Learn about ways that OKRs help to create a positive culture with happy, motivated employees
The past year has been chaos for many organisations and shifted perspectives for many leaders and employees. Managers have been challenged to navigate a remote work setting while maintaining productivity, leaving employees feeling disconnected, misaligned, and ultimately burnt out.
Matt Tucker, CEO of Koan, recently sat down with, Roger Longden and Georgia Parker of There Be Giants, and Tim Meinhardt of Atruity, for an in-depth discussion about key learnings from the pandemic and best practices on how to leverage OKRs for optimal productivity. This conversation was a great opportunity to hear from leading OKR experts around the world for some interesting perspectives about ways to create and maintain a positive goals culture within the organisation.
A global pandemic and the massive side effects
The pandemic has created a lot of challenges for organisations of all sizes and across all industries and locations. With the trend shift to remote work, one of the biggest realizations was that some companies were thrown a massive curveball when the pandemic hit if they were not organised and aligned on strategy. The shift to remote work created the imperative for alignment and to get clear about how you’re using OKRs.
The pandemic also elevated the importance of adaptability and making sure you have the right foundation in place. If you’re organised, when strategy changes, it makes it very easy for teams to execute based on the adjusted strategy and create the results you want. Having the constructs in place, creating a foundation where you can adapt quickly, even on shorter timelines, is really helpful to running successful organisations.
Returning to work: the cultural impact after the pandemic
At the beginning of the pandemic, there was a burst of energy, where none of us knew exactly what the impact would be, there were shortened planning cycles, everything changed in an instant. Now, here we are, so many months later, and the feeling is very different.
With the pandemic winding down, many organisations are now trying to understand the best ways to return to the office, or set up a hybrid approach. The reality is that a one size fits all policy is not going to work. Individuals have discovered different preferences for how they work and manage their lifestyles. Some have really missed the office for a variety of reasons, while others really like the value and flexibility of working remotely. The key is to maximize the use of the office and retain that flexibility in a way that works for everybody, including the business.
The benefits of OKRs post-pandemic
The best way of using OKRs is to keep them at the team level, where they can work cross-functionally with other teams. In a knowledge-based environment, OKRs can give employees the chance to collaborate and work cross-functionally with other teams, ultimately allowing teams to define their strategy that connects back to the company strategy.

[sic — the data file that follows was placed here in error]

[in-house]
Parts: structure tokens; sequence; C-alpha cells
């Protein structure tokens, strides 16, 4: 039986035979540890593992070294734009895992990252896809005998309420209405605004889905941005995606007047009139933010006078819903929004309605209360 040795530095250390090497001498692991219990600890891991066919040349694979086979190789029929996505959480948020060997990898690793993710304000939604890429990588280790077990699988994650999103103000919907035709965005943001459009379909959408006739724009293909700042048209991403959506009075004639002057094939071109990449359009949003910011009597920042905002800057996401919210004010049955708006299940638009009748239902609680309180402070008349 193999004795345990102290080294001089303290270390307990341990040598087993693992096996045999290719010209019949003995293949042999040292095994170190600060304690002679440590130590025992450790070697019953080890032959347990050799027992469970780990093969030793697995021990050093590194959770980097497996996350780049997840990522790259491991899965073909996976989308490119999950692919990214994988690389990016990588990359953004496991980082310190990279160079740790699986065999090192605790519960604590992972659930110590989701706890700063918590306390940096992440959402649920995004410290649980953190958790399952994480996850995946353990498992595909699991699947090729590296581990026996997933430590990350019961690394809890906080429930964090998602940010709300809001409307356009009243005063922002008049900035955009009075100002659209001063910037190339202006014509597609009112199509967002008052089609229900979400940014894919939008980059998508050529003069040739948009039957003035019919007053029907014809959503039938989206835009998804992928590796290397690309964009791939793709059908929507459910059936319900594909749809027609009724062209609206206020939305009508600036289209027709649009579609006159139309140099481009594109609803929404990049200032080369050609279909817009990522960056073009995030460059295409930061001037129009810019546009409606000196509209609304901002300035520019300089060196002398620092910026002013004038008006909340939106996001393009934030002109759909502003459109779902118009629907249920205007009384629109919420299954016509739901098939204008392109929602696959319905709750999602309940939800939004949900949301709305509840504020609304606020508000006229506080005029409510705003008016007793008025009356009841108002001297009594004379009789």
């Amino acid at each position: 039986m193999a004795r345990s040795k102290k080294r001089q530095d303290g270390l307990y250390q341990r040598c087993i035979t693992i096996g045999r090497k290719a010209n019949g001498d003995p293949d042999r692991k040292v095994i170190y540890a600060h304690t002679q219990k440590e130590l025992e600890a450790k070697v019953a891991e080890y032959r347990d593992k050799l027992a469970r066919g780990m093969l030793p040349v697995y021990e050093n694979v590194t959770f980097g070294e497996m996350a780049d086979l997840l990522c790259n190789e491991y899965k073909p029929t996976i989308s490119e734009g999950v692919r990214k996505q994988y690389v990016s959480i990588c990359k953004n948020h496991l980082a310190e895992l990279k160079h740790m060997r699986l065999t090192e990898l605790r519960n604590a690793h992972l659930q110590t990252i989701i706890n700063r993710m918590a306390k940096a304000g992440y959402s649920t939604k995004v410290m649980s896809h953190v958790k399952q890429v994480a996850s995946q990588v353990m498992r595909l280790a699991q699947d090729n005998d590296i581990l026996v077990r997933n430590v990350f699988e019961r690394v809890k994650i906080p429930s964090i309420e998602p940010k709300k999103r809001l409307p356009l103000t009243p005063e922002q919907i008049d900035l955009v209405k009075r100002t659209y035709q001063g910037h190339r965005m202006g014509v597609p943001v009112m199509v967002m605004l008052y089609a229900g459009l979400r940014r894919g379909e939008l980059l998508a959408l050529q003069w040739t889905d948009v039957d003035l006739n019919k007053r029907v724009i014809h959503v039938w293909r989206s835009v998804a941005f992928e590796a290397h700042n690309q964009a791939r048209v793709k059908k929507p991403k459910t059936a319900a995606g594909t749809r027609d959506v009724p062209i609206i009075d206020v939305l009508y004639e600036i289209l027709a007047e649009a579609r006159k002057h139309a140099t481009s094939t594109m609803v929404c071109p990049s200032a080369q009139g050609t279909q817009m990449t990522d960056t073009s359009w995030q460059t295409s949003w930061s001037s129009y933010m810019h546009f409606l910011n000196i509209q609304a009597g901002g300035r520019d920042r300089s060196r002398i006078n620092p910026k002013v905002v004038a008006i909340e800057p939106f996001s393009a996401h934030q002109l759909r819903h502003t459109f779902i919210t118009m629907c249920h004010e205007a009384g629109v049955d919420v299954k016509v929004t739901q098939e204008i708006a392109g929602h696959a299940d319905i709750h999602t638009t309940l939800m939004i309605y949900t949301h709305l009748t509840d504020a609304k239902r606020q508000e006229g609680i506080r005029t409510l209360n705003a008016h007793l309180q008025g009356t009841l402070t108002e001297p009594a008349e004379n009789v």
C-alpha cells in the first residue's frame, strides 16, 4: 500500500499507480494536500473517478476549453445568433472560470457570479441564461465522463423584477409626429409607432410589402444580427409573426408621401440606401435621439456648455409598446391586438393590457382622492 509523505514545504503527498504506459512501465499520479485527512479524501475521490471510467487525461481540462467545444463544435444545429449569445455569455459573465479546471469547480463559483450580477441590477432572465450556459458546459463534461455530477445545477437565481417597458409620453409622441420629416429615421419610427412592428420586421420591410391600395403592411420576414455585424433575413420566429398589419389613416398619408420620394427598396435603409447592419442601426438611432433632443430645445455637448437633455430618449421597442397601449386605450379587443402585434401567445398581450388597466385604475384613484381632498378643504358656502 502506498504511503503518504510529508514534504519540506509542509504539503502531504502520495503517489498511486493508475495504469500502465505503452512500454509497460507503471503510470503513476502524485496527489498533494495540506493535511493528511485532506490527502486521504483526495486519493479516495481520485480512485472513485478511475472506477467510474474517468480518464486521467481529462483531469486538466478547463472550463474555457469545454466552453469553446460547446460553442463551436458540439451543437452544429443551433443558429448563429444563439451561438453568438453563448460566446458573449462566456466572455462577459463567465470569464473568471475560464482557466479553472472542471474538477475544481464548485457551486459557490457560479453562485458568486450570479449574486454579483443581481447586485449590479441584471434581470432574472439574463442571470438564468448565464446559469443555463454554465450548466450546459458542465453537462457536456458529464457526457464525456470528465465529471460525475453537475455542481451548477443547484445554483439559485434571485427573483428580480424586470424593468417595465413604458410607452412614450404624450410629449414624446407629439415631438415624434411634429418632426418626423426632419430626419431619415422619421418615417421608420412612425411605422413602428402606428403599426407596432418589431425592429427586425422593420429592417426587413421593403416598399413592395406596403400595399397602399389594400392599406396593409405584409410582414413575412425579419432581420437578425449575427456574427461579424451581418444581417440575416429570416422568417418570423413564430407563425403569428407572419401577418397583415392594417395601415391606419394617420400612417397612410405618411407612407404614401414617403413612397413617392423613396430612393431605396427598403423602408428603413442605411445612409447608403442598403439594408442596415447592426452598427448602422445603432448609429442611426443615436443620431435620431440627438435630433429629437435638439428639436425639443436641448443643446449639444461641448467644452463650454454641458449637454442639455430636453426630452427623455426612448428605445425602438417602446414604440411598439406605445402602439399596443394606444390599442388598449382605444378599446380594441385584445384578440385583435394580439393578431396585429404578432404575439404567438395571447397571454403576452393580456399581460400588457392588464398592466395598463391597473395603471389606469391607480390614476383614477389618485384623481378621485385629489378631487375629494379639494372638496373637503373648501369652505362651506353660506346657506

With the move to a hybrid workplace, OKRs should act as the connective tissue between teams and the key priorities of the business, providing the focal point for communication, progress, and connection with co-workers. By acting as the nucleus that everyone rallies around, it creates regular conversations around progress through the period.
OKRs are not only a way to drive productivity but actually foster a culture, providing for employee well-being, and the positive aspects of how you work together. Empowering individuals the ability to choose what they work on not only leads to increased accountability and motivation, but it also helps employees cope with the burnout and stress and uncertainty, by helping employees feel psychologically safe and feel like they can be successful in an effective organisation,
Sustainable OKR programmes and build lasting change
Implementing OKRs requires a cultural shift, but in order to ensure OKRs have a lasting impact, you want to maintain the positive foundation that was built. While each organisation is different, there are some key takeaways that you can do to continue on the right path:
- Education and buy-in – take the time to make sure everyone is on the same page, is bought into the programme, understands the purpose of OKRs and how they will be used moving forward.
- Communication and collaboration – OKRs are best done when they’re worked on collaboratively, and transparent in nature.
- Empower champions – Leverage the champions and evangelists to advocate for the benefits of the program and rally the team
- Consistent management – Build out consistent practices and habits related to OKRs, and make sure the process of running OKRs should be part of the regular business processes.
- Reward and recognition – when things go well, celebrate them and acknowledge those who have contributed to the success. And conversely, when things aren’t going well, have honest conversations and collaboratively figure out the best way to move forward.
To hear the entire podcast episode, here’s the link you need. Or, listen via your preferred podcast platform.